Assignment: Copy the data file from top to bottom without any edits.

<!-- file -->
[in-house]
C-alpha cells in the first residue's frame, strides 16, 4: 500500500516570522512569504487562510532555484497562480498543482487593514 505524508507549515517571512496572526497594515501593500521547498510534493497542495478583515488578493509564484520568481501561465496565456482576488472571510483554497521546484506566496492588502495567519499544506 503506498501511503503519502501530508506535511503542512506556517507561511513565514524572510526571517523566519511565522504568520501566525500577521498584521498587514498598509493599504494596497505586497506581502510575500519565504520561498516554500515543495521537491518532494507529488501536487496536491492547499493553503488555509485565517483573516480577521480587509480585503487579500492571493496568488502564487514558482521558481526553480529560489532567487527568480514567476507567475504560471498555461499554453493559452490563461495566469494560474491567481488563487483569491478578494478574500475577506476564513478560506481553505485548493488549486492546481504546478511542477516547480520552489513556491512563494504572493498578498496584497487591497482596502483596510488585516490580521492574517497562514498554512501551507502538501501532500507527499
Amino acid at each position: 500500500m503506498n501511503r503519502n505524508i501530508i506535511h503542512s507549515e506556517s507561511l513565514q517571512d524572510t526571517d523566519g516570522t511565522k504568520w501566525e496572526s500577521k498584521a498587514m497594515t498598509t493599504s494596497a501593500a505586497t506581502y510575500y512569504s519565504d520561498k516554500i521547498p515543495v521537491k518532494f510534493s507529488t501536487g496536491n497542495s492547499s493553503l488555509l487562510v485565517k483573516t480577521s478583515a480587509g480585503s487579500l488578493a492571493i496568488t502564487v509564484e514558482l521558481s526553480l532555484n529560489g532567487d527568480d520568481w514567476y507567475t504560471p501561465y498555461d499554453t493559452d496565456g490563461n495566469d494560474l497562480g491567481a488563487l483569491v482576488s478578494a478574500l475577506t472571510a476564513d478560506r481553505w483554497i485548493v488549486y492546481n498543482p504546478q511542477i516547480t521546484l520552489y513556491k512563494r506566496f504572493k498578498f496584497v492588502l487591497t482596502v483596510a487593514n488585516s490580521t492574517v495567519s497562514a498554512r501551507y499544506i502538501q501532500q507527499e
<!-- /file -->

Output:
[in-house]
C-alpha cells in the first residue's frame, strides 16, 4: 500500500516570522512569504487562510532555484497562480498543482487593514 505524508507549515517571512496572526497594515501593500521547498510534493497542495478583515488578493509564484520568481501561465496565456482576488472571510483554497521546484506566496492588502495567519499544506 503506498501511503503519502501530508506535511503542512506556517507561511513565514524572510526571517523566519511565522504568520501566525500577521498584521498587514498598509493599504494596497505586497506581502510575500519565504520561498516554500515543495521537491518532494507529488501536487496536491492547499493553503488555509485565517483573516480577521480587509480585503487579500492571493496568488502564487514558482521558481526553480529560489532567487527568480514567476507567475504560471498555461499554453493559452490563461495566469494560474491567481488563487483569491478578494478574500475577506476564513478560506481553505485548493488549486492546481504546478511542477516547480520552489513556491512563494504572493498578498496584497487591497482596502483596510488585516490580521492574517497562514498554512501551507502538501501532500507527499
Amino acid at each position: 500500500m503506498n501511503r503519502n505524508i501530508i506535511h503542512s507549515e506556517s507561511l513565514q517571512d524572510t526571517d523566519g516570522t511565522k504568520w501566525e496572526s500577521k498584521a498587514m497594515t498598509t493599504s494596497a501593500a505586497t506581502y510575500y512569504s519565504d520561498k516554500i521547498p515543495v521537491k518532494f510534493s507529488t501536487g496536491n497542495s492547499s493553503l488555509l487562510v485565517k483573516t480577521s478583515a480587509g480585503s487579500l488578493a492571493i496568488t502564487v509564484e514558482l521558481s526553480l532555484n529560489g532567487d527568480d520568481w514567476y507567475t504560471p501561465y498555461d499554453t493559452d496565456g490563461n495566469d494560474l497562480g491567481a488563487l483569491v482576488s478578494a478574500l475577506t472571510a476564513d478560506r481553505w483554497i485548493v488549486y492546481n498543482p504546478q511542477i516547480t521546484l520552489y513556491k512563494r506566496f504572493k498578498f496584497v492588502l487591497t482596502v483596510a487593514n488585516s490580521t492574517v495567519s497562514a498554512r501551507y499544506i502538501q501532500q507527499e